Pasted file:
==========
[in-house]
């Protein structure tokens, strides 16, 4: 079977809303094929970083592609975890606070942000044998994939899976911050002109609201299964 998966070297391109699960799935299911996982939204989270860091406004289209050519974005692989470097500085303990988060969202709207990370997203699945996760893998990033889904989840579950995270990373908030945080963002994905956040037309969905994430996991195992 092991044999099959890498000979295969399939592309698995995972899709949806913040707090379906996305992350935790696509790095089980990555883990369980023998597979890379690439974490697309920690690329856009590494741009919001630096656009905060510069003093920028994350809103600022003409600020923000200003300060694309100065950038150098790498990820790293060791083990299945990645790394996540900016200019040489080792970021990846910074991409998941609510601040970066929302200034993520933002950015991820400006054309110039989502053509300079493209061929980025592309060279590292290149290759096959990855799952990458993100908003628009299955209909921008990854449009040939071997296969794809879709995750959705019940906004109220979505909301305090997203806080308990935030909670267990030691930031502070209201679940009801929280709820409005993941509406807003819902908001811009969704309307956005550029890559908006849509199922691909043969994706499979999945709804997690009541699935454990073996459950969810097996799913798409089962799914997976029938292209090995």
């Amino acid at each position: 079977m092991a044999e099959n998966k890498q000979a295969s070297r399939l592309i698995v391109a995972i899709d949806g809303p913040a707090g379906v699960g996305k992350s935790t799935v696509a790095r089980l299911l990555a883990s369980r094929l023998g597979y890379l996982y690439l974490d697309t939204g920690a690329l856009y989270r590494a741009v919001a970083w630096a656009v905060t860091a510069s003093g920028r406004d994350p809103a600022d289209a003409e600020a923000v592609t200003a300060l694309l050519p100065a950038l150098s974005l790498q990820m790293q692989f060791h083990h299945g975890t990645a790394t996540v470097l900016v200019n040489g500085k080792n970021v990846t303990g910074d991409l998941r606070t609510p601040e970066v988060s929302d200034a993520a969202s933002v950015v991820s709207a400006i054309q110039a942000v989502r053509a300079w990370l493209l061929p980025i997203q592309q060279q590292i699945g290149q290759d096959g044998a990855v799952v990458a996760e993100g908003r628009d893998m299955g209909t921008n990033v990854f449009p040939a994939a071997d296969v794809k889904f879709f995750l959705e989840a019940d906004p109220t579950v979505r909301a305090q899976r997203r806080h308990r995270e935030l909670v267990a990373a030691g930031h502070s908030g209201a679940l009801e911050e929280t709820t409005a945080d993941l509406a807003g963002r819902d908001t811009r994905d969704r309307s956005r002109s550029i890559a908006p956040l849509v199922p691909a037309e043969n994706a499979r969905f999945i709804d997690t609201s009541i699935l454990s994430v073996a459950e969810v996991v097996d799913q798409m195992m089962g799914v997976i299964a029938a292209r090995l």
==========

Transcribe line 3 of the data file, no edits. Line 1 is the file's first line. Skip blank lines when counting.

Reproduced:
């Amino acid at each position: 079977m092991a044999e099959n998966k890498q000979a295969s070297r399939l592309i698995v391109a995972i899709d949806g809303p913040a707090g379906v699960g996305k992350s935790t799935v696509a790095r089980l299911l990555a883990s369980r094929l023998g597979y890379l996982y690439l974490d697309t939204g920690a690329l856009y989270r590494a741009v919001a970083w630096a656009v905060t860091a510069s003093g920028r406004d994350p809103a600022d289209a003409e600020a923000v592609t200003a300060l694309l050519p100065a950038l150098s974005l790498q990820m790293q692989f060791h083990h299945g975890t990645a790394t996540v470097l900016v200019n040489g500085k080792n970021v990846t303990g910074d991409l998941r606070t609510p601040e970066v988060s929302d200034a993520a969202s933002v950015v991820s709207a400006i054309q110039a942000v989502r053509a300079w990370l493209l061929p980025i997203q592309q060279q590292i699945g290149q290759d096959g044998a990855v799952v990458a996760e993100g908003r628009d893998m299955g209909t921008n990033v990854f449009p040939a994939a071997d296969v794809k889904f879709f995750l959705e989840a019940d906004p109220t579950v979505r909301a305090q899976r997203r806080h308990r995270e935030l909670v267990a990373a030691g930031h502070s908030g209201a679940l009801e911050e929280t709820t409005a945080d993941l509406a807003g963002r819902d908001t811009r994905d969704r309307s956005r002109s550029i890559a908006p956040l849509v199922p691909a037309e043969n994706a499979r969905f999945i709804d997690t609201s009541i699935l454990s994430v073996a459950e969810v996991v097996d799913q798409m195992m089962g799914v997976i299964a029938a292209r090995l």